Tuesday, August 18, 2009

Andy Tribute on Mimeo ( HP+Goldman Sachs) and How I learned to stop worrying and love the commodity

In 1964, Stanley Kubrick released "Dr Strangelove or How I learned to Stop Worrying and Love the Bomb." In 2005, I wanted to write "How I Learned to Stop Worrying and Love the Commodity.' The editor at WhatTheyThink at the time, called it "Escaping the Commodity Trap." A more appropriate title would have been "Embrace Your Inner Commodity."

At any rate, todays report by Andy Tribute on Mimeo has me feeling that I had it pretty right back in 2005. Andy's full article is behind a subscription pay wall. Some snippets follow.
"August 18th, 2009 -- . . .
since few companies that call themselves printers ever make it on any list for rapid growth there must be something special about Mimeo. Also very few printing companies have a list of investors including venture capital, private equity funds and innovate leaders in high technology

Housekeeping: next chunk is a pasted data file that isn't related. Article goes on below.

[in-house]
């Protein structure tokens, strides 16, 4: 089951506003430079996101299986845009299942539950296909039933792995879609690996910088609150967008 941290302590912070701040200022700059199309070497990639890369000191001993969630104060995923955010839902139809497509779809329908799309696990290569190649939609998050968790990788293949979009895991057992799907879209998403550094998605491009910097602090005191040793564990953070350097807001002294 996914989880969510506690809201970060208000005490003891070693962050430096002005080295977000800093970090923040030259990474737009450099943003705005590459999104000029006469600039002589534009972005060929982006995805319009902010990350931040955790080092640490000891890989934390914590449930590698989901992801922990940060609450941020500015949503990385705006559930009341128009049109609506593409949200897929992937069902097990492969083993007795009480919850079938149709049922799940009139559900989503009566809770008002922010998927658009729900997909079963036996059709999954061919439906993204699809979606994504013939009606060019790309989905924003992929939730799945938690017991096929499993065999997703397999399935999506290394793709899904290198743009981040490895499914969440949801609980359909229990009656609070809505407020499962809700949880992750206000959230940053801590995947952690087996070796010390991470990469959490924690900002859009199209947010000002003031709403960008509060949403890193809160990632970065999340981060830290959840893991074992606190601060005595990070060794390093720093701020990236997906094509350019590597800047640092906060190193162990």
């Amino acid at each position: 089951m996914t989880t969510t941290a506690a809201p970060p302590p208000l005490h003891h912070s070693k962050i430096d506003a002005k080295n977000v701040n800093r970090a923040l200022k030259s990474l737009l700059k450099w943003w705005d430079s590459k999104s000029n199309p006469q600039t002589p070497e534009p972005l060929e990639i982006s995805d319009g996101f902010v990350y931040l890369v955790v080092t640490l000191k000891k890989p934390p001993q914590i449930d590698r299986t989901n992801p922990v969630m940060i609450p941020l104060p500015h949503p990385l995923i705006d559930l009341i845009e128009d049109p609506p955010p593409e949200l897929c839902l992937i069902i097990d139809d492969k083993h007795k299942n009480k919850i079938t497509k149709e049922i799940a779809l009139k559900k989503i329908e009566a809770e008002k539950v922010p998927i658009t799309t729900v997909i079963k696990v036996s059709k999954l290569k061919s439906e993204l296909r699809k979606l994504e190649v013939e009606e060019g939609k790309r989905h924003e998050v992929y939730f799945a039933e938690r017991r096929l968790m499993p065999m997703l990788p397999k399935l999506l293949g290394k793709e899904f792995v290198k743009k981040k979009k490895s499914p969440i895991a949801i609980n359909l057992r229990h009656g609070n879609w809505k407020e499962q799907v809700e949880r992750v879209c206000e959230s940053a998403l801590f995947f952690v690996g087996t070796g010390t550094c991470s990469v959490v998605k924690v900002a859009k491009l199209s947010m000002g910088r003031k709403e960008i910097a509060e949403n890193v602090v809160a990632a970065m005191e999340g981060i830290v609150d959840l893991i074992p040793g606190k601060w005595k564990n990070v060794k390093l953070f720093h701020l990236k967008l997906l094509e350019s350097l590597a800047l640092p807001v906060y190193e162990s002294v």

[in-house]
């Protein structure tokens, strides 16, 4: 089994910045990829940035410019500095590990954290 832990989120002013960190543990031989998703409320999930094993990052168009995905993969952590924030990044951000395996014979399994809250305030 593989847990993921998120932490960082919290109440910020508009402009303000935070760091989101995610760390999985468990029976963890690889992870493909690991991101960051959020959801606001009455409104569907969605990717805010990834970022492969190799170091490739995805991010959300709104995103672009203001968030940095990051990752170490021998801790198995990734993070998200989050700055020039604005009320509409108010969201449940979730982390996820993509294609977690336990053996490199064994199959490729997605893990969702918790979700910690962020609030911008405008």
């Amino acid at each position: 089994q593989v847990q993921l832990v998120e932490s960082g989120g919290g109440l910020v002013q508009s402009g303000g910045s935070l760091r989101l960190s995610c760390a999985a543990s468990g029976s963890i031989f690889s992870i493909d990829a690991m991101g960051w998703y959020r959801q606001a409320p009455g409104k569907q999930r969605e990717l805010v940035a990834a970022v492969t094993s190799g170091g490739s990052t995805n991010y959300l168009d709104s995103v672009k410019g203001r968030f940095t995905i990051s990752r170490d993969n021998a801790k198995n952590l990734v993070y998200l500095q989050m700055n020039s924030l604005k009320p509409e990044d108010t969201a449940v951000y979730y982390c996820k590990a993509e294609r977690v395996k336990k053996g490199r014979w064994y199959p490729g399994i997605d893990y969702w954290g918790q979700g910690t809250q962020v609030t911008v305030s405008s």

. . . Adam Slutsky, Mimeo’s CEO who joined Mimeo three years ago from the movie industry said, “printing is a huge market that nobody has transformed and it is really interesting to do

. . . To show this approach is successful Mimeo has over 8,000 active accounts and more than 20,000 users. One could say it is perhaps the VistaPrint for the corporate markets where the demands are more critical than for the consumer markets and the document offerings more complex.

. . . It is interesting that this growth (36% CAGR for the last eight years) without getting involved in variable data printing (just launched in July 2009) or transactional or transpromo applications. It has a limited amount of digital photo printing. Its business is simple document printing
My favorite:
The main business applications can be classified into three business areas. In sales and marketing it is seen as sales collateral, brochures and newsletters. In human resources, internal training manuals, policy manuals, orientation guides and handbooks. In operations, reference guides, user manuals and specifications.
Sales collateral, brochures and newsletters, internal training manuals, policy manuals, orientation guides and handbooks, reference guides, user manuals and specifications are all commodities.

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